Mueller, Julia and the other female captives were regularly beaten by their captors in the Sayyaf house, Julia said, while being forced to work as household servants during the day before being taken out of the house at night.
The abuse was so horrific that in the fall of 2014, Julia and another captive Yazidi girl decided to mount a daring escape through a window in the middle of the night.
The stakes were high, as Julia knew all too well.
Julia was 13 when her family's village near Mount Sinjar in northern Iraq was ransacked by ISIS fighters. Her father and brothers are believed to have been executed, and Julia and her mother and sisters, like thousands of other Yazidi women and girls, were sold as slaves.
She remembers clearly the day that she and 300 other Yazidi girls were bought and taken to Raqqa. They were held there for three days, she said, before Baghdadi and other ISIS leaders came and personally selected slaves for themselves. Julia was chosen by Baghdadi and sent to his home, where every item she owned down to her clothing and rings were confiscated and she was forced to work for the ISIS Caliph and his wives as a slave.
An air strike in the area soon after caused their ISIS captors to move them, eventually taking them to a new house in Aleppo with Baghdadi. It was there that Julia and her five other captives first tried to escape from the horrors of ISIS, unsuccessfully.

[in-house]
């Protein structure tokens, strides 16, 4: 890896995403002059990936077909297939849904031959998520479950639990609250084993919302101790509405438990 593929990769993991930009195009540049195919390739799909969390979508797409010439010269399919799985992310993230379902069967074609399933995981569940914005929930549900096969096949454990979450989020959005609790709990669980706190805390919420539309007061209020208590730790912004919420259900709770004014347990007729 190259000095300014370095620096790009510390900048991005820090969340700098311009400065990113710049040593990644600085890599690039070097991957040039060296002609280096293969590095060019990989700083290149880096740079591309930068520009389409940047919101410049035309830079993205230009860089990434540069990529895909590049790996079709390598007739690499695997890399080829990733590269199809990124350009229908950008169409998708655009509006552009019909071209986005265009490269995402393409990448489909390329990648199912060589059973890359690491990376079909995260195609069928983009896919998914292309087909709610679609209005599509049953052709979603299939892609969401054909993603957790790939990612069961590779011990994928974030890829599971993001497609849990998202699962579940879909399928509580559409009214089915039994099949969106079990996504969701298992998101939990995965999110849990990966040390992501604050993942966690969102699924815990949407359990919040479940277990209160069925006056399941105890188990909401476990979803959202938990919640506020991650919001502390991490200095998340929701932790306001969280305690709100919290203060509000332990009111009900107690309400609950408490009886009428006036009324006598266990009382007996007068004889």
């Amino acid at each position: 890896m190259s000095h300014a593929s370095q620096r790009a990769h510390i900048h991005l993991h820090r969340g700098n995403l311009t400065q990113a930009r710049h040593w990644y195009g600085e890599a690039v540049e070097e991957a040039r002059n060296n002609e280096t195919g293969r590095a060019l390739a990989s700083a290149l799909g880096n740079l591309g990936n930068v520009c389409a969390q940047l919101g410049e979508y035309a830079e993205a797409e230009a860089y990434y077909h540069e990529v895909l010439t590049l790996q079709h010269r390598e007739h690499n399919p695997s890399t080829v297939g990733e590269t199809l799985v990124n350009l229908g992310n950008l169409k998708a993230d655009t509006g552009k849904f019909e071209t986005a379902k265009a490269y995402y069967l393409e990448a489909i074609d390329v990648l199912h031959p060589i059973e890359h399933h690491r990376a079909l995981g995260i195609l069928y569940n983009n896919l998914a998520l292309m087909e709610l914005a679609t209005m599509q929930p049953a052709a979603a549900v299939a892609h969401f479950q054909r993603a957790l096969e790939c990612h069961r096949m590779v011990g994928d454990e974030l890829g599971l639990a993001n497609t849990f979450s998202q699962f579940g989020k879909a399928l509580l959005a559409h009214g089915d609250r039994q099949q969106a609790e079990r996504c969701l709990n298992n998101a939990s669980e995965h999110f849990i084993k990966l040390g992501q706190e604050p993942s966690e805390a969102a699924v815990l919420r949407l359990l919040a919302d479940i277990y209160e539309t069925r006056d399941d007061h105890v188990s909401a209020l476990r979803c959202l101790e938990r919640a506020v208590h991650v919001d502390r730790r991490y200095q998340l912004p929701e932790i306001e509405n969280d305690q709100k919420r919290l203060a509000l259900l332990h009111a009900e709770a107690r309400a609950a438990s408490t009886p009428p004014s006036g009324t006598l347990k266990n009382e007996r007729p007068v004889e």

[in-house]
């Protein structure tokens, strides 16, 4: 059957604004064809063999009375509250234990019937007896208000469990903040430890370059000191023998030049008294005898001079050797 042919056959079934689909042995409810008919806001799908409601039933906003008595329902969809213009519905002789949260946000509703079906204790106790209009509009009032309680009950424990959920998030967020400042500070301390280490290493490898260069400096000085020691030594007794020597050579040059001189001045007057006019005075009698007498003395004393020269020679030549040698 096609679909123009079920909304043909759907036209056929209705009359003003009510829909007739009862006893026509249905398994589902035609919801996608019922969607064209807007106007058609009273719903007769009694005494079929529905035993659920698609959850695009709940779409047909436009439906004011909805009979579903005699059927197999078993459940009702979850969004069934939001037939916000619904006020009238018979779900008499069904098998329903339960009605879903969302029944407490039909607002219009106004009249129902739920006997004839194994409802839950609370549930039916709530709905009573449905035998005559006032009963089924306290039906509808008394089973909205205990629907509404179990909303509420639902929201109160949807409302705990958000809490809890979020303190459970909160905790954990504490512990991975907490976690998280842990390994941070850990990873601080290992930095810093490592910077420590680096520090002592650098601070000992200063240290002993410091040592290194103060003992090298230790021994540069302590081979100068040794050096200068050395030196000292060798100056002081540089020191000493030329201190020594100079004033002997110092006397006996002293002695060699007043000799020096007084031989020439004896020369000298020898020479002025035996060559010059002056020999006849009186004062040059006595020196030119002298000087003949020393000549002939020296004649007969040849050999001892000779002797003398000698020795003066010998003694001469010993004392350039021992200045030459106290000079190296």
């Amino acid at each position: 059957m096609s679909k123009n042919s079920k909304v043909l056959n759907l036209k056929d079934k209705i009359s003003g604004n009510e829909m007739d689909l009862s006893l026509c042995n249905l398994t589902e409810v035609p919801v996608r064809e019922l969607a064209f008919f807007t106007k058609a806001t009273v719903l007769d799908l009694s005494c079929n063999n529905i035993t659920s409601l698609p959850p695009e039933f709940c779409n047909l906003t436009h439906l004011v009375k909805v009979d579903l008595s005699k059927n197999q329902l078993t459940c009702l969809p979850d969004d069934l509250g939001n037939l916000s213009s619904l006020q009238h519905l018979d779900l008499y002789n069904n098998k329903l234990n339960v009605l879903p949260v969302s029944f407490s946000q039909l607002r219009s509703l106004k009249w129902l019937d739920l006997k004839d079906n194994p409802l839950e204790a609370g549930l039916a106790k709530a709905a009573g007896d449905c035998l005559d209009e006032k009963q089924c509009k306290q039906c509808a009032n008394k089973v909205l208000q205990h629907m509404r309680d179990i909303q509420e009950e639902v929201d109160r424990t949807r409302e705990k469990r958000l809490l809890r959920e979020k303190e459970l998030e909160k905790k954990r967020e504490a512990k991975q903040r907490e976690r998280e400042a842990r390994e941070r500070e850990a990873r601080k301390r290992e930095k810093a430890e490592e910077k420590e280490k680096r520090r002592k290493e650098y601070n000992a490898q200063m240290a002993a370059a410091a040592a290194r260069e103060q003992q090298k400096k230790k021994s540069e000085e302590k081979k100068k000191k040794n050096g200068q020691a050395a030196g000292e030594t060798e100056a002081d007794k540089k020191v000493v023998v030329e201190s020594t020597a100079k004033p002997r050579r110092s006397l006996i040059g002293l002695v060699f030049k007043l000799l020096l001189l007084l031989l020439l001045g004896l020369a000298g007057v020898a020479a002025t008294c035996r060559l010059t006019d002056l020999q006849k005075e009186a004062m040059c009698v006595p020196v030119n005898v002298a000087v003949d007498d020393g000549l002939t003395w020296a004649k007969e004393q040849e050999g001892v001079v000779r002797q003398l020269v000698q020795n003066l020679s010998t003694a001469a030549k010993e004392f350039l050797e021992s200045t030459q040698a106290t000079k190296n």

"Our bodies were blue and black because of the torture. We couldn't walk," said Julia, who was beaten with cables, sold to another fighter, and then sent to the prison in northeast Syria, where she met Mueller.
The memory of that violent punishment was very clear that fall 2014 night when, aided only by the light of the moon, Julia and the other Yazidi girl escaped their ISIS captors in the Sayyaf house by slipping through the window, scouring the Syrian war-torn city of al-Shaddadi for safety. They eventually found refuge with a local family who subsequently helped them escape to safety in Kurdistan.
Today, Julia is adjusting to a very different life in a Western country that ABC News will not name. She lives with her older sister, who was also sold into slavery by ISIS but managed to escape as well. Their mother is missing as are some of their other female relatives.
But despite all she has endured and lost, Julia's spirit is remarkably in tact. On her way back to the airport in Stockholm to fly to her new, still very foreign home, Julia wore a shirt emblazoned with bright gold letters reading, "She believed she could, so she did." And she blew kisses out the taxi window as she went.
A United Nations commission in June concluded that an ongoing genocide is being committed by ISIS against the Yazidi people in an effort to wipe them out.
“ISIS has subjected every Yazidi woman, child or man that it has captured to the most horrific of atrocities,” said Paulo Sérgio Pinheiro, Chair of the Independent Internation Commission of Inquiry on Syria, in June when the UN commission released its report "They Came to Destroy: ISIS Crimes Against the Yazidis."
There are thousands of Yazidi women and girls still being held and abused, in many cases as slaves, by ISIS, the UN commission found.